It’s hard to believe that Alfonso Cuaron hasn’t made a film since 2006’s Children of Men, easily one of the young century’s best. Like many films that I write about here, I’ve had my eye on Gravity for years. Cuaron, one of contemporary cinema’s brightest stars, brings a unique sensibility to each project, and his creative collaboration/partnership/brotherhood with Alejandro González Iñárritu and Guillermo Del Toro is one of the single best things in the movies today.
Here’s the scoop: after a missile takes down a Russian satellite and causes a storm of debris to hit an orbiting American space shuttle, the surviving astronauts must find a way to survive. I’ll avoid saying much more. You deserve to learn the rest for yourself.
The viewer’s immediately reminded that Cuaron doesn’t do things like most “ordinary” filmmakers. From the film’s first moment until one character’s climactic tumble out into space, there are no cuts. None. Now, I recognize that the number of visual effects being used in this particular shot make it a bit easier to wrap one’s head around than a similar shot in a film like Atonement, but it’s something that’s nearly unparalleled in the contemporary cinematic landscape. Furthermore, the 3D’s really well done, and enhances the experience considerably. As someone who’s not usually a big fan of that particular gimmick, I would highly recommend that you shell out the extra dough. Think of Avatar’s “window” as opposed to the atypical “Oh no! A rock! Flying at me!” that you get from a lot of other 3D “experiences”.
Gravity is a survival story, simple as that, and it’s a damned good one too. Above all, it’s a tour de force for Cuaron’s masterful direction and Emanuel Lubezki’s peerless photography. I’ve spoken before about Chivo’s stunning work with Terrence Malick in both The Tree of Life and To The Wonder, and it’s equally astounding that he and Cuaron are able to work together so well. Essentially, I’m wondering if he’s the best ace-in-the-hole around.
From a technical perspective, Gravity is a masterpiece. The camera moves with remarkable grace through the expanses of the earth’s atmosphere as well as some claustrophobic interiors that I won’t say much about. More than anything, one is reminded of just how big space is and how foreign it is to anything at all like life on earth. Having grown up on Star Wars, Star Trek, impulse engines, warp drives, and automated docking systems, it’s refreshing to see something that communicates to dazzling effect just how difficult it is to take one object in space and get it anywhere close to another object in space. When a character is sent tumbling through space, it’s really scary, because you realize for the first time (unless you’re smarter than I am) that in space there’s very little to slow you down. Additionally, there’s a level of understatement with some of the film’s more unsettling shots that I admired.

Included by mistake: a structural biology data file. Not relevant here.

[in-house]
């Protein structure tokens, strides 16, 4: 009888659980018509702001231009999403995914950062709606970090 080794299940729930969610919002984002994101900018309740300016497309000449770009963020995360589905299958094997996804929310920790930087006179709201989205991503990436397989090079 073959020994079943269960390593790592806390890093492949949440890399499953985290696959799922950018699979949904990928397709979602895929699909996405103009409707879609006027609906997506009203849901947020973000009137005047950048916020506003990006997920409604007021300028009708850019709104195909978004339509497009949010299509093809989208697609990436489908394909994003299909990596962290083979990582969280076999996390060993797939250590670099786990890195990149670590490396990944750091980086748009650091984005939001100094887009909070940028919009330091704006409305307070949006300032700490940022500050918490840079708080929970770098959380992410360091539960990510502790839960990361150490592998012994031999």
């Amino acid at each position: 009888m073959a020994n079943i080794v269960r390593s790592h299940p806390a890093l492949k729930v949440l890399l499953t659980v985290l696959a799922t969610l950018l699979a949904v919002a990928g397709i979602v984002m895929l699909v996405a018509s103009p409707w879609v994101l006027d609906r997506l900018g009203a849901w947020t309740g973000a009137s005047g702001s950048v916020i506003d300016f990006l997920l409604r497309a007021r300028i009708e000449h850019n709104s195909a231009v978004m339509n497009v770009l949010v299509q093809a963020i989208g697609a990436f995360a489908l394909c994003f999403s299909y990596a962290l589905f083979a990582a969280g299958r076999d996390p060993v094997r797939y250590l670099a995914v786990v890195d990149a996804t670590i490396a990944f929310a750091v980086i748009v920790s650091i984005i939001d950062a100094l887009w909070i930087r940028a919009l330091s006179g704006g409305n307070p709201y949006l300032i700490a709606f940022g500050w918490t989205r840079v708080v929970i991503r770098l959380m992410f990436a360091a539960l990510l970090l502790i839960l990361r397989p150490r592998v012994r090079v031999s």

I also particularly admired the sound design. In space, one wouldn’t exactly hear something approaching quickly, and there were a number of times where I cringed at the realization that a character had no idea of what was coming at them hot and heavy. Steven Price’s music is reminiscent of Jonny Greenwood’s recent film work, as well as the scores of Trent Reznor and Atticus Ross, though Price relies a bit more heavily on traditional scoring techniques.
With regard to narrative, the film’s limited scope is one of the best things about Gravity, as well as the one thing that holds it back. 127 Hours comes to mind, but where that film used flashbacks to expound upon the story of a man trapped between a rock and a hard place (yep, went there!), Gravity confines itself exclusively to the narrative’s “present.” As such, while there’s a LOT of edge-of-your-seat suspense, there are a few times where I just didn’t feel like the characters had been developed to the point that I’d have liked to be able to fully empathize with what they were dealing with. I’m not suggesting that there aren’t some genuinely affecting moments. I’m thinking of two that really moved me, one near the conclusion and the other involving an impromptu crank call of sorts that ends in the loveliest way. I’d just have appreciated a little more of an opportunity for emotional involvement. That said, I’m grateful that Cuaron and his co-writer, Jonas Cuaron, decided to keep things in the moment and avoided the ubiquitous use of the flashback, which I think a lot of other filmmakers would have opted for very quickly.
Gravity is one of the year’s best films. If you have recently complained at all about the oft-lamented (perhaps overly so) deficit of original content in the movies today, the creative audacity and sheer scope of Alfonso Cuaron’s new film will do more than a little bit to restore your faith in where the movies are headed.
4 stars (out of 5)